James Thompson


Cameron joined the group in the spring of 2024 after graduating from Stanford University. There he worked with Prof. Monika Schleier-Smith to create arbitrary 2D optical potentials as well as arrays of blue detuned bottle beams using a spatial light modulator. Currently, he is working with strontium to build a continuous-wave superradiant laser.


Eliot joined the group as a postdoctoral researcher in the spring of 2024.  He completed his PhD from the University of Copenhagen, Niels Bohr Institute in the group of Jan Thomsen and Jörg Helge Müller researching collective effects in strontium cavity QED systems on the kHz line, with a view towards metrology applications.  Previously, he has worked in the early stages of a ytterbium atom interferometry lab in Prof. Paul Hamilton’s group at UCLA and a strontium BEC experiment in Prof.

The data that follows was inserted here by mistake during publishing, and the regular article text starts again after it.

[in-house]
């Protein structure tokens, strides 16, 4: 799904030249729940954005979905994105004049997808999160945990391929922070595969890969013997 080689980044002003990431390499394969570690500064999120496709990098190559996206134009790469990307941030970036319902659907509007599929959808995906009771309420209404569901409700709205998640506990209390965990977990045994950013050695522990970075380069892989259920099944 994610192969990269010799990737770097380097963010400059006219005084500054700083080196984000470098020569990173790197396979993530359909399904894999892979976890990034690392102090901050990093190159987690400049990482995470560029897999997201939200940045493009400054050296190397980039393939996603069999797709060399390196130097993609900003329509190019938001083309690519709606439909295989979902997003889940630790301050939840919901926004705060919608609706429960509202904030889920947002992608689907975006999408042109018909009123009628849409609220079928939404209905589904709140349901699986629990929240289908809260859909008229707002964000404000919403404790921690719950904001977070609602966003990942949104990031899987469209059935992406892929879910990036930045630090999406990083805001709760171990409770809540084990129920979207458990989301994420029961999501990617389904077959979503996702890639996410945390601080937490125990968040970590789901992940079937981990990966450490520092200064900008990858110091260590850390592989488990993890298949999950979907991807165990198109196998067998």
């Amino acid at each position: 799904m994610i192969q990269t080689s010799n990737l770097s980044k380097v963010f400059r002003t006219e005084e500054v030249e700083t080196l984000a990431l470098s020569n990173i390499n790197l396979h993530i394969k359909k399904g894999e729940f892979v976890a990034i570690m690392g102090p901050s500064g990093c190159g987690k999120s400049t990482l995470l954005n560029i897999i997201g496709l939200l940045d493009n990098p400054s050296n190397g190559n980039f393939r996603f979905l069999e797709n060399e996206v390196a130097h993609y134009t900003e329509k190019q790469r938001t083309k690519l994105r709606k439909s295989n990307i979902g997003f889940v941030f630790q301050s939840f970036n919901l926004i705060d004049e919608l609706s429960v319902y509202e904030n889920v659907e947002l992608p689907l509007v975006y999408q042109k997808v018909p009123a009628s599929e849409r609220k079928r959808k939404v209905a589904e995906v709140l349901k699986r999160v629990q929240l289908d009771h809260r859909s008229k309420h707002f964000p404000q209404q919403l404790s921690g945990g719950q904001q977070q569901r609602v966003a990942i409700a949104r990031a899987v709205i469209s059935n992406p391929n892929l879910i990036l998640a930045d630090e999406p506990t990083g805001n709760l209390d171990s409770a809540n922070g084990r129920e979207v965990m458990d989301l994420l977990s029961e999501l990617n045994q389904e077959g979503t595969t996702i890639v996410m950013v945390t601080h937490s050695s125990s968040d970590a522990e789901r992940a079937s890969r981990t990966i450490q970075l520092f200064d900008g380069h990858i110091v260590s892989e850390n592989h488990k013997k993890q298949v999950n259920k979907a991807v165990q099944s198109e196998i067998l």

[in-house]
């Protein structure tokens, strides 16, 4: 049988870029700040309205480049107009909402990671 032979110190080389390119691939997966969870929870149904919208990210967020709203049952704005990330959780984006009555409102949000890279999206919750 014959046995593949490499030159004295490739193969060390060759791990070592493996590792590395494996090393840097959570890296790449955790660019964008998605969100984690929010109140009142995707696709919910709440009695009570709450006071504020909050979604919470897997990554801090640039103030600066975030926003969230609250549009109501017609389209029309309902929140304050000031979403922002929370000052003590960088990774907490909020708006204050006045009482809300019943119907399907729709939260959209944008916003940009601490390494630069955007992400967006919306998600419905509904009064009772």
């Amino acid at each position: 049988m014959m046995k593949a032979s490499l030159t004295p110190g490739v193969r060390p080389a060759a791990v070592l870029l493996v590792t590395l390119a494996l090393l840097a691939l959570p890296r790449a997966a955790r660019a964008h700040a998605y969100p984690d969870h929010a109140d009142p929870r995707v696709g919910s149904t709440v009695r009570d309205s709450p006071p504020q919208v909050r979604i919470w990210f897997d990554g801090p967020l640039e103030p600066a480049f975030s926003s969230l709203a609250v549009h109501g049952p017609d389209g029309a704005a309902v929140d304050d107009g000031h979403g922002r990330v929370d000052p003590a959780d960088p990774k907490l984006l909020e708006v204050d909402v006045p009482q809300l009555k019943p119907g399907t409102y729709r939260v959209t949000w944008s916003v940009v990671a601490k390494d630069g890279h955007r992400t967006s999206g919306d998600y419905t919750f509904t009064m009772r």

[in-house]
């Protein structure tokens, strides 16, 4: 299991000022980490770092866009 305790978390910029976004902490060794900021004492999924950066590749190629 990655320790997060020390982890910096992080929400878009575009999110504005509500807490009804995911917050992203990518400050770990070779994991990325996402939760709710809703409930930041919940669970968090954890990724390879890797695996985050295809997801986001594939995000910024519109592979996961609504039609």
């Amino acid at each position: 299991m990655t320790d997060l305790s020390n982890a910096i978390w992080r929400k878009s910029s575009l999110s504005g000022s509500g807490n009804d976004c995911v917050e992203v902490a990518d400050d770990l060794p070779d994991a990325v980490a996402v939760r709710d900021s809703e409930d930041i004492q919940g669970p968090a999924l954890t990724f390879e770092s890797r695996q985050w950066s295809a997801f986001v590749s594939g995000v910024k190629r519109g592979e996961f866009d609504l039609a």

Chitose joined the group in Fall 2023 after graduating from Smith College. At Smith, she worked on precision spectroscopies on light elements with Prof. Will Raven. Before moving to Boulder, she spent half a year on a sub-tropical island in Japan, Okinawa, working with Prof. Hiroki Takahashi on building an integrated ion-cavity interface. She is currently working on a Rubidium matter-wave interferometer experiment, exploring squeezing and cavity mediated interactions inside a matter-wave interferometer.

Press Clipping: JILA and NIST Fellows Jun Ye and James Thompson highlighted in "Inside GNSS"

Submitted by kennac on Tue, 02/13/2024 - 1:18 pm

A recent article for Inside GNSS, a leading media outlet dedicated to global navigation satellite systems, spotlights a groundbreaking advancement in the realm of precision timekeeping done by JILA and NIST Fellows Jun Ye and James Thompson, who have set a new benchmark in the accuracy of optical atomic clocks, overcoming a fundamental challenge known as quantum projection noise (QPN).